Understanding The 'Six Stimuli" In An Era Where Attention Span Decreases

The huge amount of information the web has to offer, is shortening people's attention span.

Due to the massive amount of information, technology that serves the purpose to provide all the data, is intimidating our eyes, ears and brains. As a result, "humans have a shorter attention span than a goldfish".

Attention span is the amount of time needed to concentrate on a single task, before becoming distracted.

Because the internet has too much to offer, humans have developed a shrinking attention span in order to digest as much information as possible during the smallest amount of time, and also due to the overwhelming amount of distractions that made our brain unable to focus for a longer period of time than we previously can.

Detailing it deeper, attention is a result of a series of reaction inside a brain due to sensory stimuli.

First of all, a stimulus (for example, an object picked up by the eyes) makes its way to the cortex of the brain, which is said to be at the center of managing stimuli and attention. The brain has to disengage from whatever it’s focusing on now, move to look at the new stimuli, engage that new stimuli and raise a sense of alertness to that new stimuli.

To stay focus, the brain needs to pay attention to one stimulus while neglecting other responses by ignoring other stimuli.

This is important because stimuli don't only come from our eyes.

With the many sense humans have, our brain need to process everything it can at any given time. This is the power of multitasking. So let's say that you're reading an interesting article on the web, a vibrating smartphone inside your pocket will certainly change your brain's reaction, even if it's for some microseconds.

And if you fail to that stimulus of your skin, your attention is deliberately altered, and your focus have shifted from reading an article to reaching out your smartphone.

While most of stimuli can be processed by our brains involuntarily, whether to pick up you smartphone or not, comes from your consciousness. So your brain has can handle pretty much everything thrown at it, but in many cases, it's still up to the human to whether keep the focus on the previous object or task, or shift that attention to the new stimuli.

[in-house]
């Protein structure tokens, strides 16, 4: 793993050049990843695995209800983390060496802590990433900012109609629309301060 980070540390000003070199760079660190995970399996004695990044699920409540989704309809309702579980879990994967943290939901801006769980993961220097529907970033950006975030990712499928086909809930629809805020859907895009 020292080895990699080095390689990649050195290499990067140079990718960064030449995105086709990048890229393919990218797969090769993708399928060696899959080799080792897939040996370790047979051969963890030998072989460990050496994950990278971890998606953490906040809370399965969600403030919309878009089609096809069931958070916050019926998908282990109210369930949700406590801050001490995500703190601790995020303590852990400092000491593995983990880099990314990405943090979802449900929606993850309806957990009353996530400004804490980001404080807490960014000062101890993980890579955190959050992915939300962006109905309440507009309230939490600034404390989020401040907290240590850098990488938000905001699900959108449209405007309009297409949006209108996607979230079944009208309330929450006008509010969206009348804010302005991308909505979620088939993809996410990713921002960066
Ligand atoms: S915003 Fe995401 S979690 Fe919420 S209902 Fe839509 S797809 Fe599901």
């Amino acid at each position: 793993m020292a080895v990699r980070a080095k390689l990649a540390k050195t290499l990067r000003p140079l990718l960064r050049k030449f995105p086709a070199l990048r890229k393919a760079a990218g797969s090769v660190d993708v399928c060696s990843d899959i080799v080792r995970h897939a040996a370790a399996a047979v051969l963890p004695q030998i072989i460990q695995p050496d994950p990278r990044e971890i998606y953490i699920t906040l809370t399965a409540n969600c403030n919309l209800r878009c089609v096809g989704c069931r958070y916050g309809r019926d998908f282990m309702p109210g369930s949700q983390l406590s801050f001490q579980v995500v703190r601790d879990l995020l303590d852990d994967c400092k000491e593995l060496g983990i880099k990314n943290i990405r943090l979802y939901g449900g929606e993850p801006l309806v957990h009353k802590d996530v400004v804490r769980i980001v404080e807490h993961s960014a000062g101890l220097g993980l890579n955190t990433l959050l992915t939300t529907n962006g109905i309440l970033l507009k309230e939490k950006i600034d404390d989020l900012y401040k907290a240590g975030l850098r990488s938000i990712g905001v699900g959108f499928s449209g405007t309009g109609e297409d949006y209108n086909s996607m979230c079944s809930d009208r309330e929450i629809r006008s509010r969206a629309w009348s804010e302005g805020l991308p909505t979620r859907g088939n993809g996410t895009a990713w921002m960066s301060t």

The Six Stimuli

On the internet where almost everyone is a stranger, everyone is busy.

As a matter of fact, most of us are too busy to even finish reading one article. That is the fact that comes with the internet and its massive amount of information.

People use search engines to seek knowledge and find answers; they scout and scroll social media feeds to satisfy the hunger for updates and information; they browse forums, bulletin boards and Q&A websites to pinpoint solutions.

But unfortunately, for many publishers and content writers on the web. there are experiencing a decreasing amount of time willing to be spent by consumers to consume one content before jumping to another content. Attention spans are shorter and it is very difficult to not only catch someone’s attention and not only keep it for a bit, but to actually influence it.

There are already too many noises wandering around the web, and you have only a few seconds to make someone to remember you.

So, how to you stand out among the crowd and get heard?

Human brain cannot be compared to animal brains, let alone a goldfish. In some cases, modern technologies and their ability to provide information in many ways, has given us the power to digest information more quickly, enable humans to increase this attention span, not shrinking it.

This is where you need to understand this human biology so you know how to give your content a significant "kick" so attention of visitors will shift form the previous thing they do, to you.

Not that ordinary ways to catch attention on the web have become obsolete, but it's the need to leverage the six stimuli to shift people's focus and keep that attention.

  1. Self-centered: The brain don't really put that much attention (making certain stimuli a priority) if they don't concern survival and well-being. This is reflexes, and on the web, businesses can use trigger this by showing up popup that is compelling, for example, or showing notifications about what people care the most, suddenly but at the right time.
  2. Contrast: This is to attract the attention for quick response and safe decisions. Without contrast, the brain enters a state of confusion, which ultimately results in delaying decision. This is why call-to-action buttons should be distinguishable and stand out.
  3. Tangible: Human brain processes everything, but it won't prioritize things that aren't flexible, integrated or scalable without effort and doubt. This is where businesses on the web need to be familiarize themselves to the audience, be friendly and can be recognized quickly. What can be tangible here are those that are certain.
  4. Beginning & End: Most of us tend to remember only the start and the end, but forget the middle. This short attention span has huge implications on how to construct and deliver powerful messages. Placing the most important content at the beginning is a must, and repeating it at the end should amplify the message's intention.
  5. Visual: Visual processing that enters the human ‘Reptilian Brain’ can lead to very fast and effective connection to the true decision-maker. This is why websites, apps and everything else that hunger for attention,
    need to be appealing using colors, shapes and movements.
  6. Emotion: Humans can be triggered by emotions. A great combination of design elements and content creation will create chemical reactions that directly impact the way people memorize and act.